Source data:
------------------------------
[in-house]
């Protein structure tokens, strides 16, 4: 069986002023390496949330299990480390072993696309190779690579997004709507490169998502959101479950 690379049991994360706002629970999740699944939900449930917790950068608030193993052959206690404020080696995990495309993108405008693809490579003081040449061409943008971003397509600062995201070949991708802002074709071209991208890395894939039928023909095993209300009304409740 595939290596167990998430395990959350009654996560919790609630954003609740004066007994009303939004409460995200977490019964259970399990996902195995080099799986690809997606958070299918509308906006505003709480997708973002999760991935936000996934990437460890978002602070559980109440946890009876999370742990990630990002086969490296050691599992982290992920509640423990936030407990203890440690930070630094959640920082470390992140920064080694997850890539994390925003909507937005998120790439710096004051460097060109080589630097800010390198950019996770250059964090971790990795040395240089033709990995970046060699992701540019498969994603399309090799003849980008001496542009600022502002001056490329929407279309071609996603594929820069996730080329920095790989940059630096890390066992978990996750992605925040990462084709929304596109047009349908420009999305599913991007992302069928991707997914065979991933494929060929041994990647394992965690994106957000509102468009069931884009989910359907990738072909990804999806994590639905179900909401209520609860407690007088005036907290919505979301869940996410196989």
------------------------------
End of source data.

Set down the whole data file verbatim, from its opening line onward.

[in-house]
């Protein structure tokens, strides 16, 4: 069986002023390496949330299990480390072993696309190779690579997004709507490169998502959101479950 690379049991994360706002629970999740699944939900449930917790950068608030193993052959206690404020080696995990495309993108405008693809490579003081040449061409943008971003397509600062995201070949991708802002074709071209991208890395894939039928023909095993209300009304409740 595939290596167990998430395990959350009654996560919790609630954003609740004066007994009303939004409460995200977490019964259970399990996902195995080099799986690809997606958070299918509308906006505003709480997708973002999760991935936000996934990437460890978002602070559980109440946890009876999370742990990630990002086969490296050691599992982290992920509640423990936030407990203890440690930070630094959640920082470390992140920064080694997850890539994390925003909507937005998120790439710096004051460097060109080589630097800010390198950019996770250059964090971790990795040395240089033709990995970046060699992701540019498969994603399309090799003849980008001496542009600022502002001056490329929407279309071609996603594929820069996730080329920095790989940059630096890390066992978990996750992605925040990462084709929304596109047009349908420009999305599913991007992302069928991707997914065979991933494929060929041994990647394992965690994106957000509102468009069931884009989910359907990738072909990804999806994590639905179900909401209520609860407690007088005036907290919505979301869940996410196989």